Next month, Delta Airlines will join Jet Blue on reducing carbon emissions to become carbon neutral. Delta plans on investing $1 billion over the next 10 years to become carbon neutral globally.
“There is no substitute for the power that travel has to connect people, which our world needs today more than ever before. As we connect customers around the globe, it is our responsibility to deliver on our promise to bring people together and ensure the utmost care for our environment,” said Ed Bastian, Delta’s CEO. “The time is now to accelerate our investments and establish an ambitious commitment that the entire Delta team will deliver.”
“When customers choose to fly Delta, they should feel they’re making a statement about taking care of our planet,” Bastian said. “Our commitment to carbon neutrality means flying with Delta represents far more than a great travel experience – it’s about joining arms to create a better world.”
The aviation industry accounts for roughly 2 percent of global carbon dioxide emissions. Delta’s carbon footprint is its largest environmental impact, with 98 percent of emissions coming from its aircraft. Here is how the company is focusing its efforts to become carbon neutral:
Can Altitude Choice Help Reduce Carbon?
The use of greener fuels, more efficient aircraft and engines and even electric motors are being implemented to reduce carbon emissions. This is certainly a great start in the right direction.
Can choosing a better cruising altitude be an answer? It may be that choosing an altitude that eliminates the forming of contrails could reduce the effects of carbon.
Changing the cruising altitude by a few thousand feet could reduce climate damage from aviation by 59% based on a study at the Imperial College London.
What Are Contrails?
Those white trails that you see in the sky are contrails. NASA defines contrails as a type of ice cloud formed by aircraft as water vapor condenses around small dust particles, which provide the vapor with sufficient energy to freeze.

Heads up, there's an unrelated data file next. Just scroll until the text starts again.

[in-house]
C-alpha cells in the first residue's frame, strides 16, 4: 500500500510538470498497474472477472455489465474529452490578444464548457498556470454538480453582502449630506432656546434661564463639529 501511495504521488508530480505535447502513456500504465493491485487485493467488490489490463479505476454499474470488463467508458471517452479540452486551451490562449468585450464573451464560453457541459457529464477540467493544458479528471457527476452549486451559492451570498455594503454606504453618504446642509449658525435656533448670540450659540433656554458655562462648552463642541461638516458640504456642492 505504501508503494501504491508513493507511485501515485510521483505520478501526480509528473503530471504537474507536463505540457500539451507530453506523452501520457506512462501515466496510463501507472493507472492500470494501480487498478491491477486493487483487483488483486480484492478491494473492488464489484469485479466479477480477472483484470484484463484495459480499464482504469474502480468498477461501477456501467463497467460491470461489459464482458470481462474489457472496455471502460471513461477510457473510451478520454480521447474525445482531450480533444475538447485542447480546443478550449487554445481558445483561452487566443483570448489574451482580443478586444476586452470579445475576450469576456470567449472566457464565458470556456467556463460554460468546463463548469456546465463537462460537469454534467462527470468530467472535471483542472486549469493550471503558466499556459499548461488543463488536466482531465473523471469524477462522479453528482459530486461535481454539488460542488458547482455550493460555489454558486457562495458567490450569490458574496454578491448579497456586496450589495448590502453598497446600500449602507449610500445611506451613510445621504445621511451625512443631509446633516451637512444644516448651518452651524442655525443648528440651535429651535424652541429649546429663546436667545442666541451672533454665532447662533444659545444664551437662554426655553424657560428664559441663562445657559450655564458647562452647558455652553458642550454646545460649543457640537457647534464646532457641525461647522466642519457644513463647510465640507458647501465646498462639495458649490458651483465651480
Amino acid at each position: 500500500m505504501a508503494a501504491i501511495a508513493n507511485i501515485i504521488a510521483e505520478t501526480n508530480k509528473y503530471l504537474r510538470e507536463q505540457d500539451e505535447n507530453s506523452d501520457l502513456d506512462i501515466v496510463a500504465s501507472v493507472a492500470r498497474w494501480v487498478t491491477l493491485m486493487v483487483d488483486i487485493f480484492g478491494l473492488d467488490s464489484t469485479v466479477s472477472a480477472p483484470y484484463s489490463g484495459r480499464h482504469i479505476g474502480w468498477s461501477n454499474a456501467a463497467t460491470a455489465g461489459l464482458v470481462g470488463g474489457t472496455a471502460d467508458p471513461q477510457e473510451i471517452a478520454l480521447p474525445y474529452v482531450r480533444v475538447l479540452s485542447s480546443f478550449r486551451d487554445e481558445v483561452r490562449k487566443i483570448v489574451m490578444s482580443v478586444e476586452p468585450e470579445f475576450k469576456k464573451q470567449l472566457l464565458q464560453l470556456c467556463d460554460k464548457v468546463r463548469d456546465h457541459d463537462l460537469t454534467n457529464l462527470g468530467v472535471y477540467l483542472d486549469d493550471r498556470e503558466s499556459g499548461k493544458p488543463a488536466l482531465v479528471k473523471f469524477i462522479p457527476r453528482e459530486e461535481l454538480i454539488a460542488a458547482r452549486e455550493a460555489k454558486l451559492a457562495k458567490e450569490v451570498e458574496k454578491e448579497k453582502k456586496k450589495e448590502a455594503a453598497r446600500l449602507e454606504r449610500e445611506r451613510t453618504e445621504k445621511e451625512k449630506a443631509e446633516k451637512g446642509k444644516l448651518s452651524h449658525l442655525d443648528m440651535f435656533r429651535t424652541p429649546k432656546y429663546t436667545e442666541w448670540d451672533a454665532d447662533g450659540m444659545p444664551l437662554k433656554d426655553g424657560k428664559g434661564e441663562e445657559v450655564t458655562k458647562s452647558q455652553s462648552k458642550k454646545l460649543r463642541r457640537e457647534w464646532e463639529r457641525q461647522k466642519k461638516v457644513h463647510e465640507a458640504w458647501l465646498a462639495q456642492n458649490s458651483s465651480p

The problem with contrails is that they have a cooling effect by reflecting sunlight that would otherwise heat the earth. They also block outgoing heat from escaping from the earth by trapping heat like a blanket. Contrails form in thinner areas of the atmosphere where high humidity is present.
A November, 2019 study by MIT scientists concluded that contrails contribute to 14% of climate and air quality damage from aviation fuel burn.
How To Choose The Optimal Cruising Altitude
This might be easier said than done. Currently, air routes use specific altitudes to separate aircraft flying in opposite directions and are coordinated by Air Traffic Control.
The first obstacle to overcome is where the best air is for avoiding contrails. The concept would have to employ aircraft instruments that could render a 3D depiction of altitudes, collect the data and transmit those readings to the ground. The second problem is coordination with Air Traffic Control. Air Traffic Controllers based on the ground would have no way of knowing what these optimal altitudes are without the aircraft data. With this information, Air Traffic Control may be able to assign altitudes that would reduce aircraft carbon impact.
Currently, air travel contributes to 2-3% of all global CO2 emissions. This science would some effect on carbon output along with cleaner aviation fuels and more efficient aircraft and engine design. The science community that has worked on these studies is in discussions with air traffic service providers who are responsible for planning with airline flight trajectories.
If this concept can actually work, it still may be years away. The aircraft instrumentation and telemetry back to earth would need to be developed. If the information from these instruments is proven reliable from flight testing, there would need to be a buy-in from Air Traffic Control. This science appears to have some serious merits, only time will tell if this could work at a level that would actually make a climate difference.
Finally, there are safety concerns. Keeping air traffic separated for safety will always be the paramount concern.